Fixing permanent damage requires special tools and expertise. It’s advisable to rely on professional repair shops with specialist staff and equipment. This will save time and money, and protect your camera from further danger.
How to Avoid Touching the Sensor
Photographers, take note! Don’t touch your DSLR sensor. It can cause a range of problems – from dust and dirt on the sensor, to damaging the camera.
I’ll explain why you should steer clear of the sensor and how to do it.
Use a Lens Hood
A lens hood is the best way to keep any dust, dirt, or moisture away from your DSLR camera’s sensor. Usually made of plastic or metal, the hood shields the sensor and protects image quality.
Especially when shooting outdoors in dusty or windy conditions, the hood provides an extra layer of defense. Plus, it gives you time and space if something unexpected happens when changing lenses.
Attaching a hood is easy and it protects your camera’s fragile elements.
Use a Sensor Loupe
Sensor Loupe is an essential tool for cleaning the delicate photo-sensing chips of a DSLR camera. It acts as a magnifying glass and provides a dust-free, precise view of the sensor. This allows for more accurate cleaning, using a swab and cleaning solution.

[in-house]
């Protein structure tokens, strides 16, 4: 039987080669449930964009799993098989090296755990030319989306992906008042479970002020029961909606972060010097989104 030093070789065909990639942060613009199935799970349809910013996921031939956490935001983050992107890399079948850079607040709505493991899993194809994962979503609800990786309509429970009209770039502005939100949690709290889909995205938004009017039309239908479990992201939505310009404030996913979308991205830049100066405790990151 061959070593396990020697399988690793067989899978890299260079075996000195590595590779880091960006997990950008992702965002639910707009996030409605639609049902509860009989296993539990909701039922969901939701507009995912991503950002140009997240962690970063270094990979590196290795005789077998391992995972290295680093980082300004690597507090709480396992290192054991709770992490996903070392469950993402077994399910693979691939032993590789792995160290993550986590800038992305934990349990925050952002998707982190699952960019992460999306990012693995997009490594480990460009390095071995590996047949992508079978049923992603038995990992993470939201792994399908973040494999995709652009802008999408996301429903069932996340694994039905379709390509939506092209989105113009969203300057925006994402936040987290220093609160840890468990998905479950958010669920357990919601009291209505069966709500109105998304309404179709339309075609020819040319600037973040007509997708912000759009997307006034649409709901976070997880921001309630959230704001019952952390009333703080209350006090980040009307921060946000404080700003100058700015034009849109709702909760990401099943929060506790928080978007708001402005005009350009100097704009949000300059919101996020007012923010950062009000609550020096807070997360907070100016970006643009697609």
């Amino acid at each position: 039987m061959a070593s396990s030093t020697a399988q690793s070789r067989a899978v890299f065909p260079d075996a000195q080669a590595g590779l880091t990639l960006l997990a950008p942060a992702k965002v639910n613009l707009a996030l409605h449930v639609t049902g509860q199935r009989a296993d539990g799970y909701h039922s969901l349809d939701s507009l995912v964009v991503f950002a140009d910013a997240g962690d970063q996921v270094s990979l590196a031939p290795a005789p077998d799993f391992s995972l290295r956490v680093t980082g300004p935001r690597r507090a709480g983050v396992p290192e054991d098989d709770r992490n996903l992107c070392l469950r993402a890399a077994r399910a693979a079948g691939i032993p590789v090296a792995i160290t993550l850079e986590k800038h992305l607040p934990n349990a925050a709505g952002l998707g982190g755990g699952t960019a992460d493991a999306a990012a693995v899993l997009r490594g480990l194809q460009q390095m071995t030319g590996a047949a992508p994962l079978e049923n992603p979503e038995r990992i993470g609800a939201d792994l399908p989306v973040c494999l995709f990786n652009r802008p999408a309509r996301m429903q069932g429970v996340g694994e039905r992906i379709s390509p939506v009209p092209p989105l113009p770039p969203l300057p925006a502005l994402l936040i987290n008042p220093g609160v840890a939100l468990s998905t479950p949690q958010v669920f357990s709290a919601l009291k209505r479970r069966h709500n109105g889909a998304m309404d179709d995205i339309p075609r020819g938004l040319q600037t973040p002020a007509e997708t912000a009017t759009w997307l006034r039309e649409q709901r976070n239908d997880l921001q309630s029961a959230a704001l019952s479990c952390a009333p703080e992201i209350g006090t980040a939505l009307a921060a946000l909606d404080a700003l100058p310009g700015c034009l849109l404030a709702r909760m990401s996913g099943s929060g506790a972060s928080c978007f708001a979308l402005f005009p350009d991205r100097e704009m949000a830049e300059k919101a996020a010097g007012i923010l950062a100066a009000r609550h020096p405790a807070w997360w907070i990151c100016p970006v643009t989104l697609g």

When using the loupe, set your camera to its lowest ISO and widest aperture for spotting dust particles. Live View is also helpful; it instantly shows tiny dust specks on the sensor. Remember to turn off the vibration reduction (VR) of your lens before using Live View, as it can cause blurriness.
Never touch the surface itself with your swab or hand – dirt can get stuck even inside latex gloves. Use a special anti-static solution specifically made for cleaning camera sensors.
Prepare lint-free swabs or wrap a lint-free cloth around a soft brush. Dip lightly into the cleaning solution, apply minimal pressure, and slide along the walls of the loupe’s holding chamber.
Clean the Sensor with a Blower
Bright white light can’t stop dust and dirt from attaching to your DSLR camera sensor. So, it’s important to clean it regularly. The best way is with a special blower. It has an ultra-fine filter that blasts air to get rid of impurities.
Take off the lens cap. Hold the blower close to your camera body, without touching any electrical contacts. Face away from you and press the nozzle firmly against the entrance of the lens mount for 10 seconds. This will get rid of any dust or debris inside.
Be careful when cleaning the sensor. Contact with bare hands can leave oils from the skin, which can cause blurriness or discoloring. To avoid damage, keep your camera covered when not in use. Replace lens caps and other covers when possible.
Tackling the query – what if you touch your DSLR camera sensor? It is something to stay away from as it can cause harm. Spots may pop up or the camera may suffer a complete malfunction which will require costly repairs. Dependent on multiple factors, it is best to avoid touching the sensor.
Remember: touching or cleaning your camera sensor can have serious consequences. Do it only if you’re comfortable and have proper training. Be gentle and cautious. This will prevent any damage to the sensor. Follow proper precautions to avoid any issues!